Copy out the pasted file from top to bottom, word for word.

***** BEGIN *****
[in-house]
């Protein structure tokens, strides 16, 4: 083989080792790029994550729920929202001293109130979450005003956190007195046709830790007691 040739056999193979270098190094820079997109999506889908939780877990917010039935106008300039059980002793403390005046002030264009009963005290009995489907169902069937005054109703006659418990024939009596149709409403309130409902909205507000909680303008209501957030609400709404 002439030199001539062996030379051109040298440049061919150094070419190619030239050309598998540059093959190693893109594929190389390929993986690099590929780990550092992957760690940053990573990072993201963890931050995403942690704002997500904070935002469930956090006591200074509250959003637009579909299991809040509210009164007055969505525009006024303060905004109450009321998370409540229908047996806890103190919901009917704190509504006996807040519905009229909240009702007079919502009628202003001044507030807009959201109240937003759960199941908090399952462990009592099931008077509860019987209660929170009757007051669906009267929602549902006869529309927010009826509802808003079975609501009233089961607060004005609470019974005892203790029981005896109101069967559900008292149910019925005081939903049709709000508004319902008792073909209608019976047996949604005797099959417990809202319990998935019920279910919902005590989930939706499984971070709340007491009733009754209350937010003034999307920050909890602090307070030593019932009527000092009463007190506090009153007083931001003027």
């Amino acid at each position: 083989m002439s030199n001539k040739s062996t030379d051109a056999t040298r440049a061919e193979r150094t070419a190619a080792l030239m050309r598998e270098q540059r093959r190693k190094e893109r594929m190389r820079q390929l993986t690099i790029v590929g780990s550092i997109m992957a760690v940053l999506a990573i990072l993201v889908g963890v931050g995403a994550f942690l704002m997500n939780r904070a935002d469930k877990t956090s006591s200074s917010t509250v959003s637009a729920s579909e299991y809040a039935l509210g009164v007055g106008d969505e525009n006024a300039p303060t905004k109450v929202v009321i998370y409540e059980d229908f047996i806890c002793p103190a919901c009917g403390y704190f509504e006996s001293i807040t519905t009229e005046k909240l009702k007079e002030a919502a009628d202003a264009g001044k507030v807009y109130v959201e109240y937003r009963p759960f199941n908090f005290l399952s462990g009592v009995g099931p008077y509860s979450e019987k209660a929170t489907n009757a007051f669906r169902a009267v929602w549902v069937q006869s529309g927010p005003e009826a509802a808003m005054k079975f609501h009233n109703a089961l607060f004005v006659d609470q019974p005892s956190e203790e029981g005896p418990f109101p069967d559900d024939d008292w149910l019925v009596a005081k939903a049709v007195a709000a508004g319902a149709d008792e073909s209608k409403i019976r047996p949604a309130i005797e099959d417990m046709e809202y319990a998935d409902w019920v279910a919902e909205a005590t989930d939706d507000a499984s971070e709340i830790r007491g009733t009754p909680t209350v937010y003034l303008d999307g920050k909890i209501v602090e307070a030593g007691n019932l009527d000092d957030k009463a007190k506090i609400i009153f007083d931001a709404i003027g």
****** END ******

[in-house]
């Protein structure tokens, strides 16, 4: 083989080792790029994550729920929202001293109130979450005003956190007195046709830790007691 040739056999193979270098190094820079997109999506889908939780877990917010039935106008300039059980002793403390005046002030264009009963005290009995489907169902069937005054109703006659418990024939009596149709409403309130409902909205507000909680303008209501957030609400709404 002439030199001539062996030379051109040298440049061919150094070419190619030239050309598998540059093959190693893109594929190389390929993986690099590929780990550092992957760690940053990573990072993201963890931050995403942690704002997500904070935002469930956090006591200074509250959003637009579909299991809040509210009164007055969505525009006024303060905004109450009321998370409540229908047996806890103190919901009917704190509504006996807040519905009229909240009702007079919502009628202003001044507030807009959201109240937003759960199941908090399952462990009592099931008077509860019987209660929170009757007051669906009267929602549902006869529309927010009826509802808003079975609501009233089961607060004005609470019974005892203790029981005896109101069967559900008292149910019925005081939903049709709000508004319902008792073909209608019976047996949604005797099959417990809202319990998935019920279910919902005590989930939706499984971070709340007491009733009754209350937010003034999307920050909890602090307070030593019932009527000092009463007190506090009153007083931001003027």
């Amino acid at each position: 083989m002439s030199n001539k040739s062996t030379d051109a056999t040298r440049a061919e193979r150094t070419a190619a080792l030239m050309r598998e270098q540059r093959r190693k190094e893109r594929m190389r820079q390929l993986t690099i790029v590929g780990s550092i997109m992957a760690v940053l999506a990573i990072l993201v889908g963890v931050g995403a994550f942690l704002m997500n939780r904070a935002d469930k877990t956090s006591s200074s917010t509250v959003s637009a729920s579909e299991y809040a039935l509210g009164v007055g106008d969505e525009n006024a300039p303060t905004k109450v929202v009321i998370y409540e059980d229908f047996i806890c002793p103190a919901c009917g403390y704190f509504e006996s001293i807040t519905t009229e005046k909240l009702k007079e002030a919502a009628d202003a264009g001044k507030v807009y109130v959201e109240y937003r009963p759960f199941n908090f005290l399952s462990g009592v009995g099931p008077y509860s979450e019987k209660a929170t489907n009757a007051f669906r169902a009267v929602w549902v069937q006869s529309g927010p005003e009826a509802a808003m005054k079975f609501h009233n109703a089961l607060f004005v006659d609470q019974p005892s956190e203790e029981g005896p418990f109101p069967d559900d024939d008292w149910l019925v009596a005081k939903a049709v007195a709000a508004g319902a149709d008792e073909s209608k409403i019976r047996p949604a309130i005797e099959d417990m046709e809202y319990a998935d409902w019920v279910a919902e909205a005590t989930d939706d507000a499984s971070e709340i830790r007491g009733t009754p909680t209350v937010y003034l303008d999307g920050k909890i209501v602090e307070a030593g007691n019932l009527d000092d957030k009463a007190k506090i609400i009153f007083d931001a709404i003027g």